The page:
Garland first five-year journey included essays commissioned from professional writers to explore in-depth a handmade object that helped understand the location of focus. This helped scope what was happening creatively across the Indo-Pacific region from the ground up. This has achieved a unique network of key writers and makers.

The challenge of the next phase is to bring this network together. Guided by responses to our survey, Garland 2.0 focuses on the questions that have arisen during this journey. The Thinker-Maker residency is a key part of this.

The Garland network includes practitioners with a university education. This is a unique generation that combines a skilled understanding of materials with formalised theoretical frameworks.

What is a thinker-maker?

Whenever the intellectual worker wishes to manifest his thoughts, he must use his hands and acquire manual skills just like any other worker. In other words, thinking and working are two different activities which never quite coincide; the thinker who wants the world to know the ‘content’ of his thoughts must first of all stop thinking and remember his thoughts. Remembrance in this, as in all other cases, prepares the intangible and the futile for their eventual materialization; it is the beginning of the work process, and like the craftsman’s consideration of the model which will guide his work, its most immaterial stage. The work itself then always requires some material upon which it will be performed and which through fabrication, the activity of homo faber, will be transformed into a worldly object. The specific work quality of intellectual work is no less due to the ‘work of our hands’ than any other kind of work.

Hannah Arendt The Human Condition

For Hannah Arendt, thinking is a form of making. We must forge our ideas in sentences that are assembled and bound into books. Since Plato, however, it has been assumed that these material expressions are unimportant, relative to the ideas they “embody”. The role of the thinker-maker takes this further by acknowledging the agency of materials and technique in the production of ideas. For instance, while books encourage linear thinking, objects allow alternative perspectives.

The thinker-maker is a person who creates knowledge with objects. Their engagement with materials helps answer a question. They employ the unique languages of substances such as clay, wood, glass or silver to develop an idea.

This thinking is not just conceptual. Thinking can be more than the play of abstract ideas. We need to test our thoughts. Ideas are not only tested in writing and argument. Their viability can be proved in the crafting process.

Thinking also involves commitment. The production of an object is a testament to the commitment to the value of materials and embodied time.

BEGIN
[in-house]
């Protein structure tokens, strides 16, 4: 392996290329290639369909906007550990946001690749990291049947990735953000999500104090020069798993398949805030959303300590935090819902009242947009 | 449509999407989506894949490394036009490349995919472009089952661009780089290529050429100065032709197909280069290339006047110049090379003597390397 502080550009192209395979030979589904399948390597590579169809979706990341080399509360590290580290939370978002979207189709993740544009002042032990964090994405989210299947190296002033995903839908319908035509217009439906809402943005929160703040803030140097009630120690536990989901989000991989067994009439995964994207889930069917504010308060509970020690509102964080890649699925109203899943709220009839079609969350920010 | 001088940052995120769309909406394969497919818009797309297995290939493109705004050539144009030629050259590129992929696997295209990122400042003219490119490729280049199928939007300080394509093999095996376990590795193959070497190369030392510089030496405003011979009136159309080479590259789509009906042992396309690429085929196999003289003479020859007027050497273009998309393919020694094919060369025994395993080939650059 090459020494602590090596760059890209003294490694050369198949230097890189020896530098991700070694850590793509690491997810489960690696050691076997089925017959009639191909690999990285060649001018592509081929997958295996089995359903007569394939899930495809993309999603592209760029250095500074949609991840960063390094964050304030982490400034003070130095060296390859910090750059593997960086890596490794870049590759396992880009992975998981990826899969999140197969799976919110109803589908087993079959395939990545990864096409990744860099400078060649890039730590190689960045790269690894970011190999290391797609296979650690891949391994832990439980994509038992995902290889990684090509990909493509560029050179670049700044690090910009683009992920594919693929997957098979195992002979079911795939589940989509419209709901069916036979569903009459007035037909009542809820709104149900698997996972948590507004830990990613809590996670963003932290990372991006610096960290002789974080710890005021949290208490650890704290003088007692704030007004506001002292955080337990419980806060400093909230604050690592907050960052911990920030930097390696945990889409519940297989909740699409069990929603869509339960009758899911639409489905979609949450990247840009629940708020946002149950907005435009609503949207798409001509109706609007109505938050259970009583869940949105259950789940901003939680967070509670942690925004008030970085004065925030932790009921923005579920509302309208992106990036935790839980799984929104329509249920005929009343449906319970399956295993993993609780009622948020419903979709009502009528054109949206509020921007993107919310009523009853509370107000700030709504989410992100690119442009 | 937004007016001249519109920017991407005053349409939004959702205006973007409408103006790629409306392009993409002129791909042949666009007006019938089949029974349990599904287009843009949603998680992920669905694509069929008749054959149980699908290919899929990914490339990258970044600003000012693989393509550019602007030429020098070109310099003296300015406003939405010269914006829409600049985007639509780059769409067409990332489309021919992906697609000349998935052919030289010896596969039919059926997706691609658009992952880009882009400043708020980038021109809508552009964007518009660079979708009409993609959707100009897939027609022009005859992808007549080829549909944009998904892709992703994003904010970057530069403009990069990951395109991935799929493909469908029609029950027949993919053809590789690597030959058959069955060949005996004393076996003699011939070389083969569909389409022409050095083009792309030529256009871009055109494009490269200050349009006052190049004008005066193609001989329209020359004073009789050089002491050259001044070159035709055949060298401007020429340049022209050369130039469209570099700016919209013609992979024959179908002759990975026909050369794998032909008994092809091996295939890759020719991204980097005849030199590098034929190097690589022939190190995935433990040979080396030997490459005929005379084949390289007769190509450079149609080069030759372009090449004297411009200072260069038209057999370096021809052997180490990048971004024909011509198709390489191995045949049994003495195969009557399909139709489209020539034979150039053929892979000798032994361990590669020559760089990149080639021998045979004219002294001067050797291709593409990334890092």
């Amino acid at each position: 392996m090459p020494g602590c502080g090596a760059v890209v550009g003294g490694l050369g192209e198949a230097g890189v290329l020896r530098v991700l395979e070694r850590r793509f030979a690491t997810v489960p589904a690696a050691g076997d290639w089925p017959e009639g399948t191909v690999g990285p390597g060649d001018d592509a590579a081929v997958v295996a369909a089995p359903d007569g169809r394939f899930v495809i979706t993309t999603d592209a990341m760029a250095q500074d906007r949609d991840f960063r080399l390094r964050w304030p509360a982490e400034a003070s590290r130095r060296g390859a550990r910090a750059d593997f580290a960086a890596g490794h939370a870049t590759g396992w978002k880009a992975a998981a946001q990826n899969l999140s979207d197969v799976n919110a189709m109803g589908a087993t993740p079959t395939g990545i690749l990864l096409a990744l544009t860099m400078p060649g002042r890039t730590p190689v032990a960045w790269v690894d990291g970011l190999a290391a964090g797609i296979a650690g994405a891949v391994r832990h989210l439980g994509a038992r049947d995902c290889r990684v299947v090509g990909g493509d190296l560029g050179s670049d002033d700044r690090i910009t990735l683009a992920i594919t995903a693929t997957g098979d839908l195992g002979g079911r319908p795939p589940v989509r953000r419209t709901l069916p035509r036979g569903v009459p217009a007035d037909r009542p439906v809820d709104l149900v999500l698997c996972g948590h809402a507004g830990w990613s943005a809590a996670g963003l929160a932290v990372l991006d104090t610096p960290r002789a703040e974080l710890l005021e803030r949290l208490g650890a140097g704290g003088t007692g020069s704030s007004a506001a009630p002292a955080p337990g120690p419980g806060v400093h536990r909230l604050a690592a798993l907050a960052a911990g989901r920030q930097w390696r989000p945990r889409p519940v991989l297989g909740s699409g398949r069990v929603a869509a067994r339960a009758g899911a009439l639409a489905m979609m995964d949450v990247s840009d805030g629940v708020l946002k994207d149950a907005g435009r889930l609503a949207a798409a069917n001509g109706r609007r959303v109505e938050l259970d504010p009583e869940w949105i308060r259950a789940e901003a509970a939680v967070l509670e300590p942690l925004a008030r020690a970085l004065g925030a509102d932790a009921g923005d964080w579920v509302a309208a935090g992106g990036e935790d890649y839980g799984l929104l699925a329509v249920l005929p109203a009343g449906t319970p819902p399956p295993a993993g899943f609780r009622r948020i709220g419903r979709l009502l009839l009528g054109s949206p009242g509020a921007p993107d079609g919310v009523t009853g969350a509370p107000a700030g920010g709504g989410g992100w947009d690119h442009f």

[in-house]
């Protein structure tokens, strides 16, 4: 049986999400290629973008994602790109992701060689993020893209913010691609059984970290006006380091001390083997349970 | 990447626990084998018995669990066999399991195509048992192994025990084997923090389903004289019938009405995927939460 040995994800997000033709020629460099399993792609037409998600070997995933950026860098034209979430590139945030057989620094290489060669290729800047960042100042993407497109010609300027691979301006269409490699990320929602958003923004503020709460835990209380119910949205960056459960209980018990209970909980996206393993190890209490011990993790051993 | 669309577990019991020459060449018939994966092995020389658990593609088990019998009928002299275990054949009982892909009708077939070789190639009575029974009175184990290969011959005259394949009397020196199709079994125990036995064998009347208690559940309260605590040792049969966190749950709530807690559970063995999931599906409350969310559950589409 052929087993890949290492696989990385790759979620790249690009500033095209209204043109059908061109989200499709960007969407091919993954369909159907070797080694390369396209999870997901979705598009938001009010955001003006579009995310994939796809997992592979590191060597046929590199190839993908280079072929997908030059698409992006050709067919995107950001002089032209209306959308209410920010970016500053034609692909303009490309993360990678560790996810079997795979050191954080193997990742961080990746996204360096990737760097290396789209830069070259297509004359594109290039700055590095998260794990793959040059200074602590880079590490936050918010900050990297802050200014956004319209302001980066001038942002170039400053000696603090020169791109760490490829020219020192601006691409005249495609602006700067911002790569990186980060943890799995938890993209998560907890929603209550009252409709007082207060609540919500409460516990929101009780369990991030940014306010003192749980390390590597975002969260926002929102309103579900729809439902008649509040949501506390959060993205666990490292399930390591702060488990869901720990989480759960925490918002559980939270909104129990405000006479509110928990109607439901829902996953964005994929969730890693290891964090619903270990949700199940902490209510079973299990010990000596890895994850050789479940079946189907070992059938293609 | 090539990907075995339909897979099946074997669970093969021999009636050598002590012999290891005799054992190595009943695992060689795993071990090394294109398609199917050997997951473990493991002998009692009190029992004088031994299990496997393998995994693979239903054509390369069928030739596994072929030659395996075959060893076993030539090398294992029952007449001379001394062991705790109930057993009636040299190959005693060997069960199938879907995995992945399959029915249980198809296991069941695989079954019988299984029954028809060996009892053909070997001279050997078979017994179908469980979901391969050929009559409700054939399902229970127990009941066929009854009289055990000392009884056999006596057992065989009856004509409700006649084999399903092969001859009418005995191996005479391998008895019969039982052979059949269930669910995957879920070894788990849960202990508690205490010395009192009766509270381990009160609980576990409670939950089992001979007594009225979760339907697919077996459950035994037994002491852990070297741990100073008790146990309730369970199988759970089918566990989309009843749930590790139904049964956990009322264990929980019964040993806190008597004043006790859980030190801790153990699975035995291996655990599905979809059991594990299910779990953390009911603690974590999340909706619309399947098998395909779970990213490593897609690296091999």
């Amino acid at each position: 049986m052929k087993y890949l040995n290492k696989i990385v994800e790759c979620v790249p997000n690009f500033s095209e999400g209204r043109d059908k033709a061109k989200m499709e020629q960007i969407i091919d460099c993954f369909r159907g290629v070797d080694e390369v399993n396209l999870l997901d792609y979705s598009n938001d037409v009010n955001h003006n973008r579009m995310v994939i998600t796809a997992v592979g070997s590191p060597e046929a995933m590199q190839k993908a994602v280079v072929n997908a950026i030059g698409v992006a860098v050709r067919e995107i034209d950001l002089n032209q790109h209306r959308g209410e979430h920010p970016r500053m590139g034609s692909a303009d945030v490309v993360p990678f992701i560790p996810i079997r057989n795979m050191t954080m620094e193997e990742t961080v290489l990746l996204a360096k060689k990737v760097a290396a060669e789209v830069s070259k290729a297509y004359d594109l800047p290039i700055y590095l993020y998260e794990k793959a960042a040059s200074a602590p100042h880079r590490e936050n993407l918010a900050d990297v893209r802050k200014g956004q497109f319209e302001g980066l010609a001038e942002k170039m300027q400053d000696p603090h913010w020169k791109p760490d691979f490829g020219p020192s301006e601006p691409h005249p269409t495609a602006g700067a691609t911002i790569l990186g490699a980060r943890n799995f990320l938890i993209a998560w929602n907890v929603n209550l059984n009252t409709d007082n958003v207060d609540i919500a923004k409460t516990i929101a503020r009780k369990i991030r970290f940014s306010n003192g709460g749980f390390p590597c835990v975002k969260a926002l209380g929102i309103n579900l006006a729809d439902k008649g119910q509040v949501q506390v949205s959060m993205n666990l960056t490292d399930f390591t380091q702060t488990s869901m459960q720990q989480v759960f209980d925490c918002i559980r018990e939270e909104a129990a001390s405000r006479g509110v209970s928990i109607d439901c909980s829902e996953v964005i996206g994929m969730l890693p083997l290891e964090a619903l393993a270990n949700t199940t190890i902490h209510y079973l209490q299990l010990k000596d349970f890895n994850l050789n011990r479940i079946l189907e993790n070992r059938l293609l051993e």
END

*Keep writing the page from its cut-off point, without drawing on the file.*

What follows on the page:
Objects reveal the world. What dimensions of “deep time” are revealed in the use of petrified wood? How does the layering of textile offer a model of settler-colonialism? Does a brooch that circulates between people help us conceive of alternative economies?

Currently, makers produce handcrafted goods that are sold in markets. Designer-makers produce original goods that can be made by others. The thinker-maker has emerged from a new generation of post-graduate craftspersons who are going back to the studio.

It should not be concluded that the thinker-maker is a superior version of the traditional craftsperson. It is an evolution that adapts to the knowledge economy. Those who work exclusively in production have a particular value in the development of skill and contribution to the product market. In the same way, the emergence of the “performance artist” does not imply any devaluation of those who call themselves just “artist”.

What kind of knowledge work is open to thinker-makers? There are academic positions, but they are rare and often precarious. There are less formalised spheres of independent work, such as writing, speaking, consulting and workshops. But there is also potential to open up new forms of practice, such as object commissions or online storytelling.

Thinker-maker residencies

The thinker-maker in Iranian contemporary craft - Narges Marandi, Atefe Mirsane, Farhang Parsikia and Zahra Mottaghi reflect on the changing meaning of "craft" in Iran.
The bauxite challenge: Bioregional thinking and place-based making - Kyoko Hashimoto's place-based jewellery practice makes visible the hidden substances that fuel economic growth.
Walking, thinking, making: A weaver in the world - Through six projects, weaver Sara Lindsay interlaces the warp of solitude with the weft of community.
dhurrung wurruki nyayl ngarrp – kunang - Tammy Gilson reflects on the combined Wadawurrung connection to Country and English sense of industry that has shaped her artistic path and social leadership.
On joining the NFT art mania: Creative liberation or lotacracy - Abdullah M.I. Syed registers a classic Pakistani object as a non-fungible token (NFT) only to re-affirm its value as a real tangible object. 
The currency basket: Investing in a shared world - Bridget Kennedy creates alternative ways to exchange objects of value.
Remembering Kala Pani: Presencing memory objects - Arif Satar & Audrey Fernandes-Satar create objects of offerings for the lives displaced during the practice of indentured labour when the Indian Ocean was seen as a "British Lake".
Closing the circuit: Thinker-Maker residency at Substation 33 - Pamela See reports on her thinker-maker residence with Substation 33 where our recent technological past is repurposed for a better future.
Humans as a custodial species - Tyson Yunkaporta explains how humans became a custodial species and their role to increase the connections within the world.